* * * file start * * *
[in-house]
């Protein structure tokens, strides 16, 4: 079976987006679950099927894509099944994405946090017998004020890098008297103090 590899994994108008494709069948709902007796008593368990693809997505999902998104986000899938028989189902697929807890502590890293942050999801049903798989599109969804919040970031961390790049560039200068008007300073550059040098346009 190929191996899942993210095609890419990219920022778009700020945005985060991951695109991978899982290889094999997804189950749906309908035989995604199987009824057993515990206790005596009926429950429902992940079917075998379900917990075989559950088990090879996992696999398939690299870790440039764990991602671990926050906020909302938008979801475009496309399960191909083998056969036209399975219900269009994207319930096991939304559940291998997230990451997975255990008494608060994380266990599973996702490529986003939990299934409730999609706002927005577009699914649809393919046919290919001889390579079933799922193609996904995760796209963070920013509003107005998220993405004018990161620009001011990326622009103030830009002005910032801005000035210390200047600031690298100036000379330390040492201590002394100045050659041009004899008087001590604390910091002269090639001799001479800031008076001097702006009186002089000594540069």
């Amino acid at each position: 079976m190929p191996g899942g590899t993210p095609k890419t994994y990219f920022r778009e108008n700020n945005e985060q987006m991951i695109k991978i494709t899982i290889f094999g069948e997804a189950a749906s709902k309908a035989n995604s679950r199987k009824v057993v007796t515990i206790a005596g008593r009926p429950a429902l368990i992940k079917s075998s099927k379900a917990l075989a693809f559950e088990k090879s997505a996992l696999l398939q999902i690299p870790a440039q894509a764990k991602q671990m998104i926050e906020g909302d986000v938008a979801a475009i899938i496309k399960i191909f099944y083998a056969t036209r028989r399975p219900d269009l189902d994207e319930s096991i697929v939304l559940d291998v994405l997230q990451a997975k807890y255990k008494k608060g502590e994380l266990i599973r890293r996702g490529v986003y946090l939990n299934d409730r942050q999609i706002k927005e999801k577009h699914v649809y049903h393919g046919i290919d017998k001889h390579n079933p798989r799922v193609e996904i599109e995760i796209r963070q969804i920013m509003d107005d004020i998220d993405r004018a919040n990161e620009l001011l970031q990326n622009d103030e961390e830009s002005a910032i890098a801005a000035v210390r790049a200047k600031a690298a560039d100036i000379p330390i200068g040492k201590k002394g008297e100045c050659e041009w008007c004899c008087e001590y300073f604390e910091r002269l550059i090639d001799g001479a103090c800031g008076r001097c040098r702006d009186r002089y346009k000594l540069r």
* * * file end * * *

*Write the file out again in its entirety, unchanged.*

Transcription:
[in-house]
């Protein structure tokens, strides 16, 4: 079976987006679950099927894509099944994405946090017998004020890098008297103090 590899994994108008494709069948709902007796008593368990693809997505999902998104986000899938028989189902697929807890502590890293942050999801049903798989599109969804919040970031961390790049560039200068008007300073550059040098346009 190929191996899942993210095609890419990219920022778009700020945005985060991951695109991978899982290889094999997804189950749906309908035989995604199987009824057993515990206790005596009926429950429902992940079917075998379900917990075989559950088990090879996992696999398939690299870790440039764990991602671990926050906020909302938008979801475009496309399960191909083998056969036209399975219900269009994207319930096991939304559940291998997230990451997975255990008494608060994380266990599973996702490529986003939990299934409730999609706002927005577009699914649809393919046919290919001889390579079933799922193609996904995760796209963070920013509003107005998220993405004018990161620009001011990326622009103030830009002005910032801005000035210390200047600031690298100036000379330390040492201590002394100045050659041009004899008087001590604390910091002269090639001799001479800031008076001097702006009186002089000594540069």
């Amino acid at each position: 079976m190929p191996g899942g590899t993210p095609k890419t994994y990219f920022r778009e108008n700020n945005e985060q987006m991951i695109k991978i494709t899982i290889f094999g069948e997804a189950a749906s709902k309908a035989n995604s679950r199987k009824v057993v007796t515990i206790a005596g008593r009926p429950a429902l368990i992940k079917s075998s099927k379900a917990l075989a693809f559950e088990k090879s997505a996992l696999l398939q999902i690299p870790a440039q894509a764990k991602q671990m998104i926050e906020g909302d986000v938008a979801a475009i899938i496309k399960i191909f099944y083998a056969t036209r028989r399975p219900d269009l189902d994207e319930s096991i697929v939304l559940d291998v994405l997230q990451a997975k807890y255990k008494k608060g502590e994380l266990i599973r890293r996702g490529v986003y946090l939990n299934d409730r942050q999609i706002k927005e999801k577009h699914v649809y049903h393919g046919i290919d017998k001889h390579n079933p798989r799922v193609e996904i599109e995760i796209r963070q969804i920013m509003d107005d004020i998220d993405r004018a919040n990161e620009l001011l970031q990326n622009d103030e961390e830009s002005a910032i890098a801005a000035v210390r790049a200047k600031a690298a560039d100036i000379p330390i200068g040492k201590k002394g008297e100045c050659e041009w008007c004899c008087e001590y300073f604390e910091r002269l550059i090639d001799g001479a103090c800031g008076r001097c040098r702006d009186r002089y346009k000594l540069r």